This field was an immature market in Japan, and was in a white space with no competition. Also, we determined that we would have a great competitive advantage, and this would become a very significant business for Mitsubishi Estate.

When considering the capabilities required for commercialization, we needed (1) a sales force targeting real estate owners, an understanding of the elevator industry and an advertising sales force, and (2) technology. For (1), we could use our own resources and know-how, but (2) had to be complemented by external partnerships.

Mr. Luo, who was a student at the time, was introduced to us by an investor.

Luo: Tokyo Co., Ltd., which I founded, was promoting the elevator media business beneath the surface at that time. Investors said, “I’ll introduce you, but I’ll leave it to you from that point on.” Suddenly, the emergence of major competitors made me wonder what I should do, but I wanted to learn the intentions of the major real estate company led by Mr. Ishii while keeping confidential important matters. In that sense, it was a very tense scene.

When I was a graduate student in science studying the Hayabusa 2 unmanned spacecraft, I unexpectedly saw notifications in other languages, of research fields that had nothing to do with me, posted on the elevator in the student building, so I felt the potential of the elevator business. I had some thoughts about so-called “advertising.” When I came to Tokyo, I thought that “advertisement in Tokyo is extremely self-assertive, and it’s not user-first.” This led to a desire to create a big impact through advertising.

This comparison occurred because, in my hometown of Kobe, Hankyu Railway places certain restrictions on advertising. Most of the advertisements are from the Takarazuka Revue and Hankyu Department Store, so the scenery inside the train is beautiful. That is still the ideal image of advertising to me.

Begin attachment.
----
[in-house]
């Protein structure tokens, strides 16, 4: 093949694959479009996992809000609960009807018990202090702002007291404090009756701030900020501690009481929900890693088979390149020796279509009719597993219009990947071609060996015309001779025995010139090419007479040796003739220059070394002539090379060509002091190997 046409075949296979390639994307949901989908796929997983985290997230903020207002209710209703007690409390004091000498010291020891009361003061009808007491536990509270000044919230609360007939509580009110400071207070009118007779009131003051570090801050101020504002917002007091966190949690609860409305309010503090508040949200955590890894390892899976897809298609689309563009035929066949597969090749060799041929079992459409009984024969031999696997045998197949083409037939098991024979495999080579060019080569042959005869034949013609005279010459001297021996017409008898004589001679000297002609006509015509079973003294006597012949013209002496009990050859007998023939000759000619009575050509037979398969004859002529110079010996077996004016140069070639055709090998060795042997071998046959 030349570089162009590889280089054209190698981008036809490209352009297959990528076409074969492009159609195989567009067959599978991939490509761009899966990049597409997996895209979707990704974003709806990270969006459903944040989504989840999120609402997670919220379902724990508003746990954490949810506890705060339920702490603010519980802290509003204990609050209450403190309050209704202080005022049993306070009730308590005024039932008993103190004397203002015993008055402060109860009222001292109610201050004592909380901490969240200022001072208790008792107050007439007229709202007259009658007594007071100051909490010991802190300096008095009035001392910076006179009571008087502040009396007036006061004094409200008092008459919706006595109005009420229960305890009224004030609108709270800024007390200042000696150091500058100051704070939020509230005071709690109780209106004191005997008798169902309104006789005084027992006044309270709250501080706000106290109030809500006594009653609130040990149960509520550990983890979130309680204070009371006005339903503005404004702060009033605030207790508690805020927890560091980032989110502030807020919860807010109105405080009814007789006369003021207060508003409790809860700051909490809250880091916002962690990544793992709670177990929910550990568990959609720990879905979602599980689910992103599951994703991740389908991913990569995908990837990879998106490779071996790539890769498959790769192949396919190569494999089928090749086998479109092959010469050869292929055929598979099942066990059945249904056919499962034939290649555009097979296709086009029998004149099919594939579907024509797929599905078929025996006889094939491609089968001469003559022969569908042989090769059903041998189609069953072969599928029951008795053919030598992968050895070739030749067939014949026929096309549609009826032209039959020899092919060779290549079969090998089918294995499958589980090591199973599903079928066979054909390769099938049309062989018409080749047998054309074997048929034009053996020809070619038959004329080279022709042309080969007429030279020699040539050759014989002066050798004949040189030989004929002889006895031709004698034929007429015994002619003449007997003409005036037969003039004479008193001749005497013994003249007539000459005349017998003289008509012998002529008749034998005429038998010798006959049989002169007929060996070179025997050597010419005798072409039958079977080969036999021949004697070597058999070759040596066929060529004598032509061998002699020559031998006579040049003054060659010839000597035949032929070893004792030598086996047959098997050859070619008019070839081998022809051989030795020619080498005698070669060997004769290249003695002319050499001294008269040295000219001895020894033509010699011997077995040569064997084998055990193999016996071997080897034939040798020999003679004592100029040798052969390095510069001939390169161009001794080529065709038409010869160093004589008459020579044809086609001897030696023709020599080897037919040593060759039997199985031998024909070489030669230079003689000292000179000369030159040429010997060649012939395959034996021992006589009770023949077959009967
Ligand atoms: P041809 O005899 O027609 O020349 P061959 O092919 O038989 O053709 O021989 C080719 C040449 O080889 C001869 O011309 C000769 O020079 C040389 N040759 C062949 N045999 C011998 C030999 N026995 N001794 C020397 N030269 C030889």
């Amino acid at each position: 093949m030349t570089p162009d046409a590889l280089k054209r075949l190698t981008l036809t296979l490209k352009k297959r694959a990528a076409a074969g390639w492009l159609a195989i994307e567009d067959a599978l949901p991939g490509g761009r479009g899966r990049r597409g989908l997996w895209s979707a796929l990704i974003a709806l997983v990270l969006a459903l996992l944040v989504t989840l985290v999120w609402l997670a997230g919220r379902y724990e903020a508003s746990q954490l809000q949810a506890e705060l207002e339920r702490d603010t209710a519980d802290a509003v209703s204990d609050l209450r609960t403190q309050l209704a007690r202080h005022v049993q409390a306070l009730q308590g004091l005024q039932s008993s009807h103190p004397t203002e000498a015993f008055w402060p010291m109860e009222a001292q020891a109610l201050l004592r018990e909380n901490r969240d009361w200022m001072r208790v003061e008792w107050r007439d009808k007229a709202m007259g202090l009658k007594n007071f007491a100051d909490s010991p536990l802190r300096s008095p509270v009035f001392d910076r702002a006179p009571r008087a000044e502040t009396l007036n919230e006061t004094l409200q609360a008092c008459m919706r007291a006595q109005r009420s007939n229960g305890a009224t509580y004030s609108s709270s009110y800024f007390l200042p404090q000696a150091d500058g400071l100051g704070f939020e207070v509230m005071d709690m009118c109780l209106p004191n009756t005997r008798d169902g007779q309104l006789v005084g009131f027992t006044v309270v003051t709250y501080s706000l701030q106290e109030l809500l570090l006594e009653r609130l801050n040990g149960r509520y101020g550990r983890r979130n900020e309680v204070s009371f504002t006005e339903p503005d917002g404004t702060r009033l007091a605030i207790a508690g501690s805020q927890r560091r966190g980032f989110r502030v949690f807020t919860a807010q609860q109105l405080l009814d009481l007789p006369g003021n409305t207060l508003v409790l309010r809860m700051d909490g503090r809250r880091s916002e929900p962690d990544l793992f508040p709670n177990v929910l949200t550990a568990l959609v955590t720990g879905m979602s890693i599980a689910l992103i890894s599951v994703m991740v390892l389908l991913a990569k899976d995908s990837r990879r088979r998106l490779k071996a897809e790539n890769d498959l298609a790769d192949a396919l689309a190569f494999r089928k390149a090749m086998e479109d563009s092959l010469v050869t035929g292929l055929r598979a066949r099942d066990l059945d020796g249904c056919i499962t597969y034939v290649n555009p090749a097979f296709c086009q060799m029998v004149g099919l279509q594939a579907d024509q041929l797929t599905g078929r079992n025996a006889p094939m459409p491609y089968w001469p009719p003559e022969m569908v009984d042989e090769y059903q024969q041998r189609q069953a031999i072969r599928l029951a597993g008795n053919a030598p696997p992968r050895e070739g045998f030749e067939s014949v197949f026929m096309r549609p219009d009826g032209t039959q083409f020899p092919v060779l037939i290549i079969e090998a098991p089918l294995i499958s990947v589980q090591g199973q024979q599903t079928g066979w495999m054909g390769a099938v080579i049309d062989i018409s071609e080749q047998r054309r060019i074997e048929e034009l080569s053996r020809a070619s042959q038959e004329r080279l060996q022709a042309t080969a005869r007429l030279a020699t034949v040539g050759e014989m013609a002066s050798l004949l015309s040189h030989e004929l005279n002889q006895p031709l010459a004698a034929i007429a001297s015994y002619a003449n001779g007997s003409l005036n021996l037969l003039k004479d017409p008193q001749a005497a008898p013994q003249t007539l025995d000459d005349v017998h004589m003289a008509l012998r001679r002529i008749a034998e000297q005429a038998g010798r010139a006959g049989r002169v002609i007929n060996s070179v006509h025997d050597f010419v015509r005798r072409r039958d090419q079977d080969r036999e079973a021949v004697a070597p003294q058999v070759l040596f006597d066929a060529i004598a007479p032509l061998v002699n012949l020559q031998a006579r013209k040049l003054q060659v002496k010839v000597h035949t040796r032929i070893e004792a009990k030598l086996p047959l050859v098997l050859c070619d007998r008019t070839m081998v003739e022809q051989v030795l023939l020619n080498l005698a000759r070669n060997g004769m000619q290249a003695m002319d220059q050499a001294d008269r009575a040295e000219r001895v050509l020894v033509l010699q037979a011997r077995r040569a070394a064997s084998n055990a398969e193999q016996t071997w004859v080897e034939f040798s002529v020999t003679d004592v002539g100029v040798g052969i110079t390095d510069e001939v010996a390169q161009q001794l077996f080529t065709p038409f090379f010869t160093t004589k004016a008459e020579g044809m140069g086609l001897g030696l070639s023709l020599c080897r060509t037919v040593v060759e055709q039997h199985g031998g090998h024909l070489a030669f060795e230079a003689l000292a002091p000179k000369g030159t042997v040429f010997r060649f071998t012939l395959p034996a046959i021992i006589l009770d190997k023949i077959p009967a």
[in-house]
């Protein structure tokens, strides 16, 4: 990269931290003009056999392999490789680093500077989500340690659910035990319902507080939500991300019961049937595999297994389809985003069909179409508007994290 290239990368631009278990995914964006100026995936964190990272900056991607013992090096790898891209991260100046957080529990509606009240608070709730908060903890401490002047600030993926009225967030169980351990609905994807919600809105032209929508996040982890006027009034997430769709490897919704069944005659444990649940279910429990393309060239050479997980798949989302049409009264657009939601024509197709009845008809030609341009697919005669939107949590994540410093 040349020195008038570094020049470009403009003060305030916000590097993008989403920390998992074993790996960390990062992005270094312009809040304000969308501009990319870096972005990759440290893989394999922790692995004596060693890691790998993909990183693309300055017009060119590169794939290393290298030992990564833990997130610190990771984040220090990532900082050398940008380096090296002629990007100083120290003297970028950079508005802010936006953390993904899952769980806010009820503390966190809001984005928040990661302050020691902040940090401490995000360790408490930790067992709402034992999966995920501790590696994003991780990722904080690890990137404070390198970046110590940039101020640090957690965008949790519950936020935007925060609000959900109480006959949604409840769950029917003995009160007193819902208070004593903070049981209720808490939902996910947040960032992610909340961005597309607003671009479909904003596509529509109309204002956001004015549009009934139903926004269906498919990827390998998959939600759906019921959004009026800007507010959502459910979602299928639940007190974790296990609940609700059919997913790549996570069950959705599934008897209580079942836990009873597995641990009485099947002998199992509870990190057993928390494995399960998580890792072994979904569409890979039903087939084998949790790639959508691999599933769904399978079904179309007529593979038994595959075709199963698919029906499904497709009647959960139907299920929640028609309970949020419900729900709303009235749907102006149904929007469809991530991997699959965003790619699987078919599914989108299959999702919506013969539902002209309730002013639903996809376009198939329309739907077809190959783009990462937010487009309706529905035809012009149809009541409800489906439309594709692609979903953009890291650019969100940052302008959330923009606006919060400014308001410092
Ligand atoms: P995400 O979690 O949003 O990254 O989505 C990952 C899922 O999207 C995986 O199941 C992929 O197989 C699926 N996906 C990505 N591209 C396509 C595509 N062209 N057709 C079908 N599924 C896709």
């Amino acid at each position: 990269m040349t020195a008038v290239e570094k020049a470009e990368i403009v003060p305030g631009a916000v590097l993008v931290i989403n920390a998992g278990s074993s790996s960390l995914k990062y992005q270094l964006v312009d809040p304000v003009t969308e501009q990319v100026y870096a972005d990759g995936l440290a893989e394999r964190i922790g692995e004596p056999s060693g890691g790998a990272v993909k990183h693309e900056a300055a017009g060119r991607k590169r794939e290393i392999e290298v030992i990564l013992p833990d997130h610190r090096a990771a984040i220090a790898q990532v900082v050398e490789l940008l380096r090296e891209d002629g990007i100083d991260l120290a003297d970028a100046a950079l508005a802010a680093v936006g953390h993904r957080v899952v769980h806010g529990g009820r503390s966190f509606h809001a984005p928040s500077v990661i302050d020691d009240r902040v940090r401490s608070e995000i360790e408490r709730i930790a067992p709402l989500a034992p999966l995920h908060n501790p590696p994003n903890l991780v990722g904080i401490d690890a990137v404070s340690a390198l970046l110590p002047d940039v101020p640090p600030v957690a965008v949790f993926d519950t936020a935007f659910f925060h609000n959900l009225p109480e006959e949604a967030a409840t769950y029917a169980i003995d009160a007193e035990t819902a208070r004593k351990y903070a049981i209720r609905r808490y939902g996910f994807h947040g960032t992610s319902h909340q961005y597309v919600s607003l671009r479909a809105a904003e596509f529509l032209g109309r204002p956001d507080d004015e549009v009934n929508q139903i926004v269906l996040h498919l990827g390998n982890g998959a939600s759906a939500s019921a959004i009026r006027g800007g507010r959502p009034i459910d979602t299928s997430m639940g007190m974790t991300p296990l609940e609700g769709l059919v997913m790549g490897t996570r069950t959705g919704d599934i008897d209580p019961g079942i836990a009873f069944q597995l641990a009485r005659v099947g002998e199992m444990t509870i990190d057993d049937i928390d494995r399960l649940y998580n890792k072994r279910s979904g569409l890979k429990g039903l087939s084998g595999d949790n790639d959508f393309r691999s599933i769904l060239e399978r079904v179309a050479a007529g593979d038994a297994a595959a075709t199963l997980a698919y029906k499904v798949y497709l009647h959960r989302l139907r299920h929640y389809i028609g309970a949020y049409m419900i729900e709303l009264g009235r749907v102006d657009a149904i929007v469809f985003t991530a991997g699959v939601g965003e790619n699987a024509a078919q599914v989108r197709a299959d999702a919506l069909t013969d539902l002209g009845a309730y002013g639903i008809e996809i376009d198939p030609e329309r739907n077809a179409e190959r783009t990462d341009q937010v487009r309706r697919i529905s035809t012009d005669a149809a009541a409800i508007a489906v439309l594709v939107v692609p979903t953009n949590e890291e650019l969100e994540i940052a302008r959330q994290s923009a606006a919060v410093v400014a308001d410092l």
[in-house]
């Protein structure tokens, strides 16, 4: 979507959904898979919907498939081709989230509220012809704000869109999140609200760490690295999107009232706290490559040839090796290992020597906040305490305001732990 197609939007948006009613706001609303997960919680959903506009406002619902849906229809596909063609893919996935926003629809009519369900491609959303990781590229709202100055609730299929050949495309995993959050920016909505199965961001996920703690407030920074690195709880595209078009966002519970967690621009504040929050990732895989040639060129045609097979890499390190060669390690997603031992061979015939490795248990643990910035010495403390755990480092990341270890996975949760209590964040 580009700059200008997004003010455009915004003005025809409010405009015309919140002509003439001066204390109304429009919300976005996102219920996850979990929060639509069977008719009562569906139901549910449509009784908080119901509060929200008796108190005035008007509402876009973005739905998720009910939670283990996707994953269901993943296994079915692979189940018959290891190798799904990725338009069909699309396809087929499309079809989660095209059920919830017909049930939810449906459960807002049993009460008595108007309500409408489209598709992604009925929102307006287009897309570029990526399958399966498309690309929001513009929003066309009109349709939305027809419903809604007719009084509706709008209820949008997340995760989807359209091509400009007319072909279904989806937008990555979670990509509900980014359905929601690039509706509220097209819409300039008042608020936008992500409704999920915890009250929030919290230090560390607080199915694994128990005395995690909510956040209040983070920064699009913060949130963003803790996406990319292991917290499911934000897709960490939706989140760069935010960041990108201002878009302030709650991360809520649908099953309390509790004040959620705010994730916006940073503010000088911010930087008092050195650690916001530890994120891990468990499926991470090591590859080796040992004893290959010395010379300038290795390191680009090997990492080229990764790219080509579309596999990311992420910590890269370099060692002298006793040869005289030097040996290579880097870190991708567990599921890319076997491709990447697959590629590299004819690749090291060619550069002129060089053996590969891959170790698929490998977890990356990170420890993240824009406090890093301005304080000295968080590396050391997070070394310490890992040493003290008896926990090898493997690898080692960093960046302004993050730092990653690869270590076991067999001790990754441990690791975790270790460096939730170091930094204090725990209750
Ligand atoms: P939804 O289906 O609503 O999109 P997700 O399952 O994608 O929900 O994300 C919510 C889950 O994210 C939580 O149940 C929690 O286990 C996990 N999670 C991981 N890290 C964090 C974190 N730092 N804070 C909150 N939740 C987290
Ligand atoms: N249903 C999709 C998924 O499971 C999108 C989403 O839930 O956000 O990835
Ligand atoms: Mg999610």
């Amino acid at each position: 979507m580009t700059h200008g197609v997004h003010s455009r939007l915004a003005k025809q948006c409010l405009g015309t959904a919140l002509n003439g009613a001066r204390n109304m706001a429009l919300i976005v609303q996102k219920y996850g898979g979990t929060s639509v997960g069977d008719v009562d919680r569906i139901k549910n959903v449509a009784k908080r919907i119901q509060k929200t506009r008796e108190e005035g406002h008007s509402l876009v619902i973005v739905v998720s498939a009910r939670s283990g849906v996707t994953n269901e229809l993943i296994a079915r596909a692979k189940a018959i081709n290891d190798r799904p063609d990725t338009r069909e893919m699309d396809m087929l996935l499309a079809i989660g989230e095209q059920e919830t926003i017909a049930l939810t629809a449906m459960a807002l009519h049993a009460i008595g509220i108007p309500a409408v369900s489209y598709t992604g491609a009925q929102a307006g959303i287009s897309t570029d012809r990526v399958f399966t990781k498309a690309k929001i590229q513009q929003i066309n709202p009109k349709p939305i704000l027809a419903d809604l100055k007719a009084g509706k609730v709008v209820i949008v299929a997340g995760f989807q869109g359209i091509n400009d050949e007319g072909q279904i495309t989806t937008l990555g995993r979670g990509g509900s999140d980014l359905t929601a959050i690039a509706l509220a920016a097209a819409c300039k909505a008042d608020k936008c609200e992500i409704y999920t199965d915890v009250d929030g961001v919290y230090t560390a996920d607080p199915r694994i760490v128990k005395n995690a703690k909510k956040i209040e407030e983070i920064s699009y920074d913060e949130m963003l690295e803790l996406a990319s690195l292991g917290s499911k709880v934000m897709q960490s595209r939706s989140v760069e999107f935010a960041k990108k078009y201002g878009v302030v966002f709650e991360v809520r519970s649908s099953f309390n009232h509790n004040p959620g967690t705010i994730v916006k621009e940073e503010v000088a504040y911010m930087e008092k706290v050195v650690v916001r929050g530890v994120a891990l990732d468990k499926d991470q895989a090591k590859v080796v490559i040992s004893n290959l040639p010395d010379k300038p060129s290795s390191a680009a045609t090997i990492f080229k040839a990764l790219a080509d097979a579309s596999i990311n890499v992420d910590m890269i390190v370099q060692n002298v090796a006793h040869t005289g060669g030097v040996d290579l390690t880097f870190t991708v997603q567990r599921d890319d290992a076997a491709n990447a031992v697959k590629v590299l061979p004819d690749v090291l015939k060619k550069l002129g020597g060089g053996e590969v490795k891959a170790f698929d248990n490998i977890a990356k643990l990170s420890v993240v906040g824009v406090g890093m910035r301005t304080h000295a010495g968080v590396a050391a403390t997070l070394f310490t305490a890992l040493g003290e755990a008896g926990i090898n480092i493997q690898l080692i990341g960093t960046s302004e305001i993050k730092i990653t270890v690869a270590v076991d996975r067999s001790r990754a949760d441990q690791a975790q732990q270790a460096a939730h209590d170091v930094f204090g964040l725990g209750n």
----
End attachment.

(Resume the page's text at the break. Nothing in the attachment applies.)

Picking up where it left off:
I met Mr. Ishii at a time when I was about to bring the product to market, starting with technical verification for stable video distribution in elevators.

Ishii: The investors said, “Japan’s real estate and elevator industries have very complicated structures, and it’s an area that can’t be tackled by a startup alone, but it’s an area unique to Mitsubishi Estate, so it’s a business with great potential.”

In the beginning, as Mr. Luo said, there was mutual tension, but in February 2019, we had a lot of discussions and started to combine our strengths and move forward.

Luo: We had a relationship that couldn’t be understood from the outside, and we did several things, like distributing one-page brochures at an exchange meeting with hundreds of building owners [laughs].

Steady crudeness that makes use of advanced technology

Ishii: As I mentioned earlier, we lacked capabilities from the technology perspective, and it is quite difficult to stably deliver videos in a weak radio wave environment, such as an elevator.

Luo: Now, what is happening in China which is a precedent? It is said that the contents displayed in hundreds of thousands of video devices installed in taxis and elevators throughout China are replaced once a week manually using USBs by request. Due to the labor cost structure, this structure cannot be introduced directly in Japan.